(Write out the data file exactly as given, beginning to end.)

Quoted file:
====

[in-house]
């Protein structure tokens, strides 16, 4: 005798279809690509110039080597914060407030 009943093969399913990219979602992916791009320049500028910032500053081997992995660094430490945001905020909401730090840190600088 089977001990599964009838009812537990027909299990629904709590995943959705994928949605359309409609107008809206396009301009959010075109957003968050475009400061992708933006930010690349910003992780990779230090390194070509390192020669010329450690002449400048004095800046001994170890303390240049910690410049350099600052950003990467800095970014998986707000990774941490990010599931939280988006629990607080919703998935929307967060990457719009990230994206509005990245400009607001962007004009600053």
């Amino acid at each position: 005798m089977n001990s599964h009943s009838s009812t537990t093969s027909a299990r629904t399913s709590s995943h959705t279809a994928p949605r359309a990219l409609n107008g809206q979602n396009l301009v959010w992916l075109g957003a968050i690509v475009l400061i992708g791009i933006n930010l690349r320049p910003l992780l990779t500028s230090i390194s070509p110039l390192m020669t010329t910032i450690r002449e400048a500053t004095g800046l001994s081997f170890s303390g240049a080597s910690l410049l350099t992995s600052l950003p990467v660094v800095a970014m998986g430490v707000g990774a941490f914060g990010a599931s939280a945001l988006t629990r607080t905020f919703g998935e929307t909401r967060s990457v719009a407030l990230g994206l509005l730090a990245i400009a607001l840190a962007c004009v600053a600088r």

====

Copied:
[in-house]
């Protein structure tokens, strides 16, 4: 005798279809690509110039080597914060407030 009943093969399913990219979602992916791009320049500028910032500053081997992995660094430490945001905020909401730090840190600088 089977001990599964009838009812537990027909299990629904709590995943959705994928949605359309409609107008809206396009301009959010075109957003968050475009400061992708933006930010690349910003992780990779230090390194070509390192020669010329450690002449400048004095800046001994170890303390240049910690410049350099600052950003990467800095970014998986707000990774941490990010599931939280988006629990607080919703998935929307967060990457719009990230994206509005990245400009607001962007004009600053």
């Amino acid at each position: 005798m089977n001990s599964h009943s009838s009812t537990t093969s027909a299990r629904t399913s709590s995943h959705t279809a994928p949605r359309a990219l409609n107008g809206q979602n396009l301009v959010w992916l075109g957003a968050i690509v475009l400061i992708g791009i933006n930010l690349r320049p910003l992780l990779t500028s230090i390194s070509p110039l390192m020669t010329t910032i450690r002449e400048a500053t004095g800046l001994s081997f170890s303390g240049a080597s910690l410049l350099t992995s600052l950003p990467v660094v800095a970014m998986g430490v707000g990774a941490f914060g990010a599931s939280a945001l988006t629990r607080t905020f919703g998935e929307t909401r967060s990457v719009a407030l990230g994206l509005l730090a990245i400009a607001l840190a962007c004009v600053a600088r």